TVs & Home Theaters forum


Watching internet TV/videos. What LCD refresh rate needed?

by Bradley999 / January 21, 2013 2:36 AM PST

I am finally new to purchasing a LCD TV. We are replacing our 27" flat screen tube TV. I had done my research and found a 42" LCD. I explained to the sale person that I wanted to also hook up my computer to it and get rid of cable. He told me that I couldn't use a 60hz refresh rate when watching videos off the internet. It will have a ghosting effect. I needed a 120hz refresh rate. Is this true?
I just hooked up the new 42" LCD 1080p 120hz TV. I watched a movie off of Netflix and I didn't like the look of the movie. The look I am referring to is the more 3D or more real look. Our old 27" tube TV had a great pitcher. We just wanted to get a larger screen and gain space. I like the look of films at the movie theater and I don't need it enhanced beyond the them.
I am looking at exchanging the TV for a 60hz refresh rate. I will be watching a movie tonight that I just watched 2 days ago on the 27" and see how it views on this 42".
I haven't hooked up my computer yet to the TV to view movies to see how it looks. But, isn't Netflix videos off of the internet? With more reseach I discoved there is Google TV. I may not have to hook up my computer to watch videos off of the internet.
My question is: Will I get a ghosting effect while watching videos off the internet on a 42" 60hz 1080p LCD. Or, do I have to have 120hz?
Thanks, Brad

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All Answers

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120 Hz is better
by wpgwpg / January 21, 2013 2:57 AM PST

I think the effect is exaggerated, but 120 Hz is smoother for motion scenes and things like sports and those little bars that scroll across the bottom of the TV screen. You don't HAVE to have 120 Hz, it just gives you a little smoother transition from one picture frame to the next. If you want to see the difference, just go to a store where they have a 60 Hz close to a 120 Hz and see for yourself. The first HDTV I bought was 1080P and 120 Hz, the last one was 720P and 60 Hz. I like the 120 Hz one a little better, but I could easily live with the 60 Hz one if I had do.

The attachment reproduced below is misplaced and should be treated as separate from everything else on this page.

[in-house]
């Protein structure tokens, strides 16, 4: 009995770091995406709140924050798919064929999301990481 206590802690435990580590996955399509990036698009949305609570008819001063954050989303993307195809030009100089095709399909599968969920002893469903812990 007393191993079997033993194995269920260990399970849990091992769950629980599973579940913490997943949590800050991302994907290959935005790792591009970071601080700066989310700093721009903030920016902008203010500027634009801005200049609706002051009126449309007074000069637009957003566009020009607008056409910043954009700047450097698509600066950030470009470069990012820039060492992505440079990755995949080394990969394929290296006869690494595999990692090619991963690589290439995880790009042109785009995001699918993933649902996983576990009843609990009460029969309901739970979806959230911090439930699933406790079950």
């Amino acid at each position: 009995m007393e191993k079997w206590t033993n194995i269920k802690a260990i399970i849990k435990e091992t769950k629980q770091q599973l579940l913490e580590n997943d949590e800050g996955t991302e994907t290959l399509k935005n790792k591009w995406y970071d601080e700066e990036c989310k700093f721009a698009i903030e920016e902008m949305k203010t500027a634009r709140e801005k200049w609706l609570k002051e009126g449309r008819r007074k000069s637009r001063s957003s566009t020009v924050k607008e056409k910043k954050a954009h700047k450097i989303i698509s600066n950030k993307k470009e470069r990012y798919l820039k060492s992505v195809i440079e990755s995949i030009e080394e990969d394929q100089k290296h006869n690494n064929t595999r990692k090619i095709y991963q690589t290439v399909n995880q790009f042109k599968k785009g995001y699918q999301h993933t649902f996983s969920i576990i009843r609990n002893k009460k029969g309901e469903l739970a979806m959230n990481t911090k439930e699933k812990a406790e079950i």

Good luck.

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Depends on country.
by R. Proffitt Forum moderator / January 21, 2013 3:48 AM PST

A few countries use a 50Hz rate but you noted 60 so 120 is very nice since it can also display 24P BluRay content.


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Worry less about refresh rate and more about...
by Pepe7 / January 21, 2013 3:58 AM PST

...overall picture quality (PQ). Cheap LCDs look like crap, regardless of which refresh rate they are using. Start moving toward the higher end LED-LCD and you see the quality go up significantly, although for more $$$$$.

Your comment regarding wanting a somewhat lifelike movie theater picture (quality) stood out to me. In that case, you should be avoiding LCD altogether and investigating plasma. The black levels/contrast/fast motion are all better w/ plasma, along with Blu ray discs & content passed along from PCs such as Netflix, etc. If your viewing space has adequate light control, that's the technology I would focus on instead of LCD.

If you watch mostly SD content, you might keep around an older CRT in the den.

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Thanks for all your help guys.
by Bradley999 / January 22, 2013 2:10 AM PST

I was looking towards a plasma, but was told I have too much light in the room for a plasma. Question is, what is too much light. The room is small with a large sliding glass door which is the only one source of outside light coming in. Outside of the sliding door is a patio cover and trees that block out direct sunlight. TV is being placed next to the sliding door. I think the room is not that bright, but the sales person says it is. I will be going back to look at the TVs again.
The LCD I did purchase is a LG 42CS570 1080p 120hz. I found it had a lot of good reviews. The problem I have is in the fast action scenes, it just doesn't look right. I don't know how to best descibe it, to realistic or 3D where it looks fake.
I will be connecting my daughter's new LG 32LS3410 720p 60hz and will see how that looks.

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Get some shades/window treatments
by Pepe7 / January 22, 2013 3:49 AM PST

It's a must, unfortunately. Ideally whatever you end up with is of the room darkening type. Cheaper options would perhaps be bargain shades in combination w/ curtains (that include some degree of room darkening ability) from JCPenny or Target/Wal Mart.

The fast motion scenes can be problematic sometimes. Plasma handles such content better than LCD/LED. See if there's any sort of 'motion flow' (etc.) setting that can be toggled on/off.

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